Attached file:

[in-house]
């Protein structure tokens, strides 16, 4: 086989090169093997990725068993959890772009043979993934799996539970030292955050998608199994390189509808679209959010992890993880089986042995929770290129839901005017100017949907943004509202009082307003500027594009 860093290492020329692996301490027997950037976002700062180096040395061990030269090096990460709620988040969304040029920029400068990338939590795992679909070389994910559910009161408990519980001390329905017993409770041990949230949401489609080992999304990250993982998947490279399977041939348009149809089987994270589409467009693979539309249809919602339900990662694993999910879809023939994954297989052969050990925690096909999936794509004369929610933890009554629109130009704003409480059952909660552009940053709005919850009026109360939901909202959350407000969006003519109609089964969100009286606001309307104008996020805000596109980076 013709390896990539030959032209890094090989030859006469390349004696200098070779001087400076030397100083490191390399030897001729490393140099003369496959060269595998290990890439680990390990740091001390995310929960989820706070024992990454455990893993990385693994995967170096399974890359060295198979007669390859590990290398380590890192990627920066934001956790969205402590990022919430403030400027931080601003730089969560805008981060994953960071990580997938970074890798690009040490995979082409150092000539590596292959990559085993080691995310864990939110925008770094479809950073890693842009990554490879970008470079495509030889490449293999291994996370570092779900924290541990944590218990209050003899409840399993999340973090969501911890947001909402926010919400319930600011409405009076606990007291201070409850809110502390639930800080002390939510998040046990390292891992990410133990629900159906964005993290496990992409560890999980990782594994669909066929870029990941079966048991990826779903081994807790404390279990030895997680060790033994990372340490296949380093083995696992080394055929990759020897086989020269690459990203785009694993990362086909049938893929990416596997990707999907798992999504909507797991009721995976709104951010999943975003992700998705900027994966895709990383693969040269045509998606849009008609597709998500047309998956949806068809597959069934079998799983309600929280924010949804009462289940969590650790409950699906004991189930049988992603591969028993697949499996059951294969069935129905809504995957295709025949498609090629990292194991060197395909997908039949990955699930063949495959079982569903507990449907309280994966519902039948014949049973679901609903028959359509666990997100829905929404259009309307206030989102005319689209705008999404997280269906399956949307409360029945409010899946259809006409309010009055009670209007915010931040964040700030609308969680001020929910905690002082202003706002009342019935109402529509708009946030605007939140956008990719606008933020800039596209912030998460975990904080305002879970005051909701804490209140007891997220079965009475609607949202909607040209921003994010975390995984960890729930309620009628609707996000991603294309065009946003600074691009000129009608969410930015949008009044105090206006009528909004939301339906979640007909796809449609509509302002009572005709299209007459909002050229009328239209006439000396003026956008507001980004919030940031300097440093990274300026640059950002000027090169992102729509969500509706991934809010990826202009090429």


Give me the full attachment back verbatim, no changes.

[in-house]
């Protein structure tokens, strides 16, 4: 086989090169093997990725068993959890772009043979993934799996539970030292955050998608199994390189509808679209959010992890993880089986042995929770290129839901005017100017949907943004509202009082307003500027594009 860093290492020329692996301490027997950037976002700062180096040395061990030269090096990460709620988040969304040029920029400068990338939590795992679909070389994910559910009161408990519980001390329905017993409770041990949230949401489609080992999304990250993982998947490279399977041939348009149809089987994270589409467009693979539309249809919602339900990662694993999910879809023939994954297989052969050990925690096909999936794509004369929610933890009554629109130009704003409480059952909660552009940053709005919850009026109360939901909202959350407000969006003519109609089964969100009286606001309307104008996020805000596109980076 013709390896990539030959032209890094090989030859006469390349004696200098070779001087400076030397100083490191390399030897001729490393140099003369496959060269595998290990890439680990390990740091001390995310929960989820706070024992990454455990893993990385693994995967170096399974890359060295198979007669390859590990290398380590890192990627920066934001956790969205402590990022919430403030400027931080601003730089969560805008981060994953960071990580997938970074890798690009040490995979082409150092000539590596292959990559085993080691995310864990939110925008770094479809950073890693842009990554490879970008470079495509030889490449293999291994996370570092779900924290541990944590218990209050003899409840399993999340973090969501911890947001909402926010919400319930600011409405009076606990007291201070409850809110502390639930800080002390939510998040046990390292891992990410133990629900159906964005993290496990992409560890999980990782594994669909066929870029990941079966048991990826779903081994807790404390279990030895997680060790033994990372340490296949380093083995696992080394055929990759020897086989020269690459990203785009694993990362086909049938893929990416596997990707999907798992999504909507797991009721995976709104951010999943975003992700998705900027994966895709990383693969040269045509998606849009008609597709998500047309998956949806068809597959069934079998799983309600929280924010949804009462289940969590650790409950699906004991189930049988992603591969028993697949499996059951294969069935129905809504995957295709025949498609090629990292194991060197395909997908039949990955699930063949495959079982569903507990449907309280994966519902039948014949049973679901609903028959359509666990997100829905929404259009309307206030989102005319689209705008999404997280269906399956949307409360029945409010899946259809006409309010009055009670209007915010931040964040700030609308969680001020929910905690002082202003706002009342019935109402529509708009946030605007939140956008990719606008933020800039596209912030998460975990904080305002879970005051909701804490209140007891997220079965009475609607949202909607040209921003994010975390995984960890729930309620009628609707996000991603294309065009946003600074691009000129009608969410930015949008009044105090206006009528909004939301339906979640007909796809449609509509302002009572005709299209007459909002050229009328239209006439000396003026956008507001980004919030940031300097440093990274300026640059950002000027090169992102729509969500509706991934809010990826202009090429």